Thursday, September 24, 2015
This comes to us courtesy of Rachel Ezrol at Emory Law:
A Vulnerability and the Human Condition Initiative & Feminism and Legal Theory Workshop Project
A Workshop on Vulnerability at the Intersection of the Changing Firm and the Changing Family
When: October 16-17, 2015
Where: Emory University School of Law
Registration is FREE for Emory students, faculty, and staff.
From the Call for Papers:
Theories of dependency situate the limitations that attend the caregiving role in the construction of the relationship between work and family. The “worker,” defined without reference to family responsibilities, becomes capable of autonomy, self-sufficiency, and responsibility through stable, full-time employment. The privatized family, created by the union of spouses, is celebrated in terms of a self-sufficient ideal that addresses dependency within its own ranks, often through the gendered assumptions regarding responsibility for caretaking. The feminist project has long critiqued these arrangements as they enshrine the inequality that follows as natural and inevitable and cloak the burdens of caretaking from examination or critique. The interpenetrations of the family and the firm have thus been understood as both multiple and wide-ranging. Both this system and the feminist critique of it, however, are associated with the construction of wage labor that arose with industrialization. This workshop will apply the lens of vulnerability to consider the implications that arise from large scale changes in the structure of employment - changes that place this prior ideal of stable self-sufficiency beyond the reach of much of the population.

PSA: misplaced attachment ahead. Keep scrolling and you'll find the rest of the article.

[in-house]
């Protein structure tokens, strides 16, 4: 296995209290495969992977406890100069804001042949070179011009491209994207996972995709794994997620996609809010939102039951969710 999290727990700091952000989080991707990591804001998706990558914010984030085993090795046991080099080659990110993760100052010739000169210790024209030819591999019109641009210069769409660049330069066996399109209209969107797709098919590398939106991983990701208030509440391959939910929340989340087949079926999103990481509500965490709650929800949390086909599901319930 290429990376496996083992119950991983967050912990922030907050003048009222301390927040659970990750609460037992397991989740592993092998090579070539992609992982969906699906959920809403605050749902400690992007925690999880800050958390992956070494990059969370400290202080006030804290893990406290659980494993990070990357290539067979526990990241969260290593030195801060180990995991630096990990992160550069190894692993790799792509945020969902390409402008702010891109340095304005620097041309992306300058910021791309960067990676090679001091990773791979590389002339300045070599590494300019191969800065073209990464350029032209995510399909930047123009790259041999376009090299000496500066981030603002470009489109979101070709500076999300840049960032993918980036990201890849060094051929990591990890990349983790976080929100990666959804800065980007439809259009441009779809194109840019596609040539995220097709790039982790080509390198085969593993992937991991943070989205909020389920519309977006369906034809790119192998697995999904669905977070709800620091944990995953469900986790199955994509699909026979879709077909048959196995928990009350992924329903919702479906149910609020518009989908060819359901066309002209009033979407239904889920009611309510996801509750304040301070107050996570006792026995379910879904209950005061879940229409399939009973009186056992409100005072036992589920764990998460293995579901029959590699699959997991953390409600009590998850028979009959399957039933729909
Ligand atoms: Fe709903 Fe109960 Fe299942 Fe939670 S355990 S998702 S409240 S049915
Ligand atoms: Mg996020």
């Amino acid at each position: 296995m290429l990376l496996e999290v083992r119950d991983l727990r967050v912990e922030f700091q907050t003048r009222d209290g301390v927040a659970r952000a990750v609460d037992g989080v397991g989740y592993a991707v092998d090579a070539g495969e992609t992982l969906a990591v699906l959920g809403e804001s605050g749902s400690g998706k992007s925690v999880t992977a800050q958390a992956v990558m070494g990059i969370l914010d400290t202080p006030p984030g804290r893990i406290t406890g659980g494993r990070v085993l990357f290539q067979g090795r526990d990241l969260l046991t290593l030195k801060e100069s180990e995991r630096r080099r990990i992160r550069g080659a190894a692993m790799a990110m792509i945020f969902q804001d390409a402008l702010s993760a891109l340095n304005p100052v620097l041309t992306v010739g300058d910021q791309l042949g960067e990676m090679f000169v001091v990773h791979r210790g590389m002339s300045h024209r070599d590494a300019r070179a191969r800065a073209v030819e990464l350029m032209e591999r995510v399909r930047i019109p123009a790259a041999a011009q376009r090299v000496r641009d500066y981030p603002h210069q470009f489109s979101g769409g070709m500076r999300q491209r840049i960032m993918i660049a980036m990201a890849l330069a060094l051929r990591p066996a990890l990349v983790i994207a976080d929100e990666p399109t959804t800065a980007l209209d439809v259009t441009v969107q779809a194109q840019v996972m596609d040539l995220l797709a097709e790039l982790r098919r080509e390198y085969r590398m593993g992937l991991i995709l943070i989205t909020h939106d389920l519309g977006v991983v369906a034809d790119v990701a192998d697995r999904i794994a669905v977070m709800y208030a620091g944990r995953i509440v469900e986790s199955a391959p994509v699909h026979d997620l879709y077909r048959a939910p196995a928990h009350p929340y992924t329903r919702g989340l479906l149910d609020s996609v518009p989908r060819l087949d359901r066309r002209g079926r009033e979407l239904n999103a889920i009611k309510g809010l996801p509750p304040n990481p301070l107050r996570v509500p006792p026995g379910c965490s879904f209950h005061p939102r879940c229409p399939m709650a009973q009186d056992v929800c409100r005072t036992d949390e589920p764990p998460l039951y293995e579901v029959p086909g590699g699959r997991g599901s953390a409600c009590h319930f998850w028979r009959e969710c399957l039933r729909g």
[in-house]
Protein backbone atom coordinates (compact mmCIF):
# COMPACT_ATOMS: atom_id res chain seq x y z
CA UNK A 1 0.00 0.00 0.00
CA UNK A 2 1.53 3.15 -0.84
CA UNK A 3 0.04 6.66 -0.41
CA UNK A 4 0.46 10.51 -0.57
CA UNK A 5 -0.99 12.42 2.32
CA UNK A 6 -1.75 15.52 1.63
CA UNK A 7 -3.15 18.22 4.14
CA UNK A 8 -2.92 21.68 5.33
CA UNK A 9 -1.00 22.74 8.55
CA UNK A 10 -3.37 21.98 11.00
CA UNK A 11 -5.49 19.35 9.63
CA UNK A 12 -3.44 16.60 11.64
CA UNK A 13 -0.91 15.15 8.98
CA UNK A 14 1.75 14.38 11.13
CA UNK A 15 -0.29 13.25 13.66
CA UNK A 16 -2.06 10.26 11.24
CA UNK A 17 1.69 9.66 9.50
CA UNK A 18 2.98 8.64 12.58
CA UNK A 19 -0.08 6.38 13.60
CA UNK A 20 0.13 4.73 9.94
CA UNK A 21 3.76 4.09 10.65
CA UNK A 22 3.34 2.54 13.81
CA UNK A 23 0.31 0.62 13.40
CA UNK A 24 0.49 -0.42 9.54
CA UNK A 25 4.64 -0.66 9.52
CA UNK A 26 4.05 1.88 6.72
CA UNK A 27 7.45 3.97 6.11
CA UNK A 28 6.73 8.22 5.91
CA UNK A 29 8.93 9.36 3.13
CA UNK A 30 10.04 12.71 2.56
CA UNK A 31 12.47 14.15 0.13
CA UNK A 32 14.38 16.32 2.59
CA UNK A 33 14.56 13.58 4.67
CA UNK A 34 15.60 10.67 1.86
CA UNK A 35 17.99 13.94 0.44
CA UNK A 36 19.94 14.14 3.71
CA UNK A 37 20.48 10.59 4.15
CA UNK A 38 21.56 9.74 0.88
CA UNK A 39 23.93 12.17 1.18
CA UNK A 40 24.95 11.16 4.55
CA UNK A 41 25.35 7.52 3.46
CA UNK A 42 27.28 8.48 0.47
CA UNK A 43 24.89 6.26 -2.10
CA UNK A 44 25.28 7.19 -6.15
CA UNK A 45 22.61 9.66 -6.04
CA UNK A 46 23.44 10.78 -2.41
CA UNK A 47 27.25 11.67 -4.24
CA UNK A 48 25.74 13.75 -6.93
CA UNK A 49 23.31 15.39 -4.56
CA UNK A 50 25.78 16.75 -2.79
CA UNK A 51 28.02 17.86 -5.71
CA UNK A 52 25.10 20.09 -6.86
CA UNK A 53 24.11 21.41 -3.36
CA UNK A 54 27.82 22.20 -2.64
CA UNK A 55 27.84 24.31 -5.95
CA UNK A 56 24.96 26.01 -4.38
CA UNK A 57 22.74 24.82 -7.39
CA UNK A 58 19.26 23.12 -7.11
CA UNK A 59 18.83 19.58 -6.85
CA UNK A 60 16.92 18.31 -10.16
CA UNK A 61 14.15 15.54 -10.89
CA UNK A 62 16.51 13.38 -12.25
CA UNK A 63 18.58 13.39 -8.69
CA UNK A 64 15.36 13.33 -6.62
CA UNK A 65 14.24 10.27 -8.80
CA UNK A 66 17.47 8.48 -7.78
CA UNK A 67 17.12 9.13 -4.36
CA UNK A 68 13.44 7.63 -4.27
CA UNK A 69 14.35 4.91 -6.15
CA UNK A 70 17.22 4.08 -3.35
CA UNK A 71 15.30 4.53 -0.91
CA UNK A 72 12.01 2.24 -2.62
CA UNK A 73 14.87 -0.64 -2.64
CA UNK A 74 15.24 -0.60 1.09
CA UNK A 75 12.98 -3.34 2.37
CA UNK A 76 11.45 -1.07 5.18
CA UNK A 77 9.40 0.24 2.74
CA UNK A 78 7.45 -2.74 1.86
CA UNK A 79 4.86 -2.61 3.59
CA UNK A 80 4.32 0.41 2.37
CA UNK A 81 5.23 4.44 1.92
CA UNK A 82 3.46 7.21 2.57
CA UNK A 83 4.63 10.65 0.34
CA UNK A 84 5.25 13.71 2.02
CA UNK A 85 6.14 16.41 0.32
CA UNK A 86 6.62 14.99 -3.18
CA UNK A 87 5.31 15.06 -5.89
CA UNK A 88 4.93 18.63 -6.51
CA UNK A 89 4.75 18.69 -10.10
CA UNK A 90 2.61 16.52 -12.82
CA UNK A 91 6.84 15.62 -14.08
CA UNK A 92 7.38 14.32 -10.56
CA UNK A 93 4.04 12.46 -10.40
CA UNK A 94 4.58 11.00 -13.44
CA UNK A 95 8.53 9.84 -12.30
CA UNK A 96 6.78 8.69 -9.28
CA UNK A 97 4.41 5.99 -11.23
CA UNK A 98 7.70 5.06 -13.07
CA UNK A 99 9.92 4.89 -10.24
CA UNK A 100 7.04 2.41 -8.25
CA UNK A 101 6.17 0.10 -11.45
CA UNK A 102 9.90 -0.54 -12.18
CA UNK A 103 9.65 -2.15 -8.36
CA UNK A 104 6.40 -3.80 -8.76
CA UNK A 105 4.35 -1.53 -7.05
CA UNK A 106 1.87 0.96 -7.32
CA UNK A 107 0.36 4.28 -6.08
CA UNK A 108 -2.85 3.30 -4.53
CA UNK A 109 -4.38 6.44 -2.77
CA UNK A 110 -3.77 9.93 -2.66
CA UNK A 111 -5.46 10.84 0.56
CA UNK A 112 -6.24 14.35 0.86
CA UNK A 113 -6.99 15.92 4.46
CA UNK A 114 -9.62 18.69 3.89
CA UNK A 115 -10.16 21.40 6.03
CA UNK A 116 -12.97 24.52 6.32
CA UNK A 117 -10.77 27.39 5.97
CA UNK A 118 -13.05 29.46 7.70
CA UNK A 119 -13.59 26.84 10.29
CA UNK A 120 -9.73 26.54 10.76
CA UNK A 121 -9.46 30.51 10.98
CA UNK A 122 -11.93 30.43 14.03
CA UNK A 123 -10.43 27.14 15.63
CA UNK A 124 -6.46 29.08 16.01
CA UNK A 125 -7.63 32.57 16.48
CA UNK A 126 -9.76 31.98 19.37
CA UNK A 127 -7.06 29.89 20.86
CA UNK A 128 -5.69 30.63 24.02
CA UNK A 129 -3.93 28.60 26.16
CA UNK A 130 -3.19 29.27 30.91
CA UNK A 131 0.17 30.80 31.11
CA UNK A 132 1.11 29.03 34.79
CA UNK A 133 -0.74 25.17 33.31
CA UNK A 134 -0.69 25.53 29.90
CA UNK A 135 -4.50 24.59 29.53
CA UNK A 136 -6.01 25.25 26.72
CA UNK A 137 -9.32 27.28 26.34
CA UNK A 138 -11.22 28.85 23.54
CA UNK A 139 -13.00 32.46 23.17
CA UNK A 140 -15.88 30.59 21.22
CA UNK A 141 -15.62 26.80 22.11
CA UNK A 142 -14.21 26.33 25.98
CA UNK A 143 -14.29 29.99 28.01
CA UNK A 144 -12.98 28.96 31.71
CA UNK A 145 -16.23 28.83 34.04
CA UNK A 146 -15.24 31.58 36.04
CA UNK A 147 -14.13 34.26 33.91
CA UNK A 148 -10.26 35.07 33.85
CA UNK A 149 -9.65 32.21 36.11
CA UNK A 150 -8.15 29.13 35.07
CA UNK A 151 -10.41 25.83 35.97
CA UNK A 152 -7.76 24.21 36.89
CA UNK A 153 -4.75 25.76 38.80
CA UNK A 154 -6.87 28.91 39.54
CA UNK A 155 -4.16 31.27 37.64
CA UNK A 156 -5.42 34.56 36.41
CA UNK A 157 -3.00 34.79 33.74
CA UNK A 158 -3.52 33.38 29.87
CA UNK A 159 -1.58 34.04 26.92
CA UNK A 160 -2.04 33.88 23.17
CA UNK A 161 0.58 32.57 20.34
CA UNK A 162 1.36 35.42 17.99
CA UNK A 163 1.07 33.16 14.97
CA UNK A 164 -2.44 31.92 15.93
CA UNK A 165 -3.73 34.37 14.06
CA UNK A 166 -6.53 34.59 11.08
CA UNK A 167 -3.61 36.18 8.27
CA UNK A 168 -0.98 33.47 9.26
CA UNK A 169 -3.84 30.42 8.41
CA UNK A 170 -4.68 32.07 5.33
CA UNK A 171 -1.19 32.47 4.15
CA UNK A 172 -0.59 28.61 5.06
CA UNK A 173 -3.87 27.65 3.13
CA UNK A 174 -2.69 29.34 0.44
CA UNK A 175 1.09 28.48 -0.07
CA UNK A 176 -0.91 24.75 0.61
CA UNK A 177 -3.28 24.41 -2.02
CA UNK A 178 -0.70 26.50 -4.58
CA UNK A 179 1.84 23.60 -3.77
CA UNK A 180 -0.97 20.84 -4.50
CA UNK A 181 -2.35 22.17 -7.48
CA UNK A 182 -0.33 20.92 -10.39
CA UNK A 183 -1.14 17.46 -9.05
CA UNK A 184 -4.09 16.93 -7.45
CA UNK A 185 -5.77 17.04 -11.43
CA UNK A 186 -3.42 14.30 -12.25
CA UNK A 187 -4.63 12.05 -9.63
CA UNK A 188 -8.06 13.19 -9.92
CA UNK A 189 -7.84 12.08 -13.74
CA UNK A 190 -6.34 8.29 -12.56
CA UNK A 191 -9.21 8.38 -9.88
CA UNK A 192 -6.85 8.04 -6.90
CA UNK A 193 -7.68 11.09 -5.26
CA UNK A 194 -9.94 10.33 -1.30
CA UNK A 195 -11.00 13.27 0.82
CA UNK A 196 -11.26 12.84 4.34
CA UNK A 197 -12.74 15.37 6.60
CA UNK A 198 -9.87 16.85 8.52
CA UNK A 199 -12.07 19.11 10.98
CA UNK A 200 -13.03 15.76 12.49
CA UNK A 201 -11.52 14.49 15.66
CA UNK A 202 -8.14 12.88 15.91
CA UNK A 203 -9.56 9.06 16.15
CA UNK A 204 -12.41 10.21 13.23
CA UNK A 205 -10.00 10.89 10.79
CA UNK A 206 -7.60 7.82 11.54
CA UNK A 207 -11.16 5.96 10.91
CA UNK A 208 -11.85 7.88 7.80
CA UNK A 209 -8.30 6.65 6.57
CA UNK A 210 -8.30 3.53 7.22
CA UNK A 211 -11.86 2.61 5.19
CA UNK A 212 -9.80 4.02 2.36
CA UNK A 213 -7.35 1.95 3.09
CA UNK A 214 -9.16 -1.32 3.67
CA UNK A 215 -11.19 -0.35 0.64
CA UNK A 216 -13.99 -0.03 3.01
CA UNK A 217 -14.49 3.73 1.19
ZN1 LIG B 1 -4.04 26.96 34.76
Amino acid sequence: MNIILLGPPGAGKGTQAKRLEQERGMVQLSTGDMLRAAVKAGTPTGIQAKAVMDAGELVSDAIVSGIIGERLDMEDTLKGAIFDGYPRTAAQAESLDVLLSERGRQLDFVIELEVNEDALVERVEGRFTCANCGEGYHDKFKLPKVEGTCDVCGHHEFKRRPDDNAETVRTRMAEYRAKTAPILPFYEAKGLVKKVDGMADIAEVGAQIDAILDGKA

Issues For Discussion May Include:
This workshop will use vulnerability theory to explore the implications of the changing structure of employment and business organizations in the information age. In considering these changes, we ask in particular:
- How does the changing relationship between employment and the family, and particularly the disappearance of the breadwinner capable of earning a stable “family wage,” affect our understanding of the family and its association with care and dependency?
- How does the changing structure of employment and business organization affect possibilities for reform? What should be the role of a responsive state in directing these shifting flows of capital and care?
- How might a conception of the vulnerable subject help our analysis of the changing nature of the firm? What relationships does it bring into relief?
- What kind of legal subject is the business organization? Are there relevant distinctions among business and corporate forms in regard to understanding both vulnerability and the need for resilience?
- How are business organizations vulnerable? The family? Have these vulnerabilities shifted over time, and what forms of resilience are available for both institutions to respond to new economic realities?
- What, if any, should be the role of international and transnational organizations in a neoliberal era? What is their role in building both human and institutional resilience?
- Is corporate philanthropy an adequate response to the retraction of state regulation? What forms of resilience should be regulated and which should be left to the ‘free market’?
- How does the Supreme Court's willingness to assign rights to corporate persons (Citizen's United, Hobby Lobby), affect workers, customers and communities? The relationship between public and private arenas?
Program Coordinator | Emory University School of Law
1301 Clifton Road | Atlanta, GA 30322 | Room G500 Gambrell Hall
404-712-2420 (t) | 404-727-1973 (f)
Vulnerability and the Human Condition Initiative
Feminism and Legal Theory Project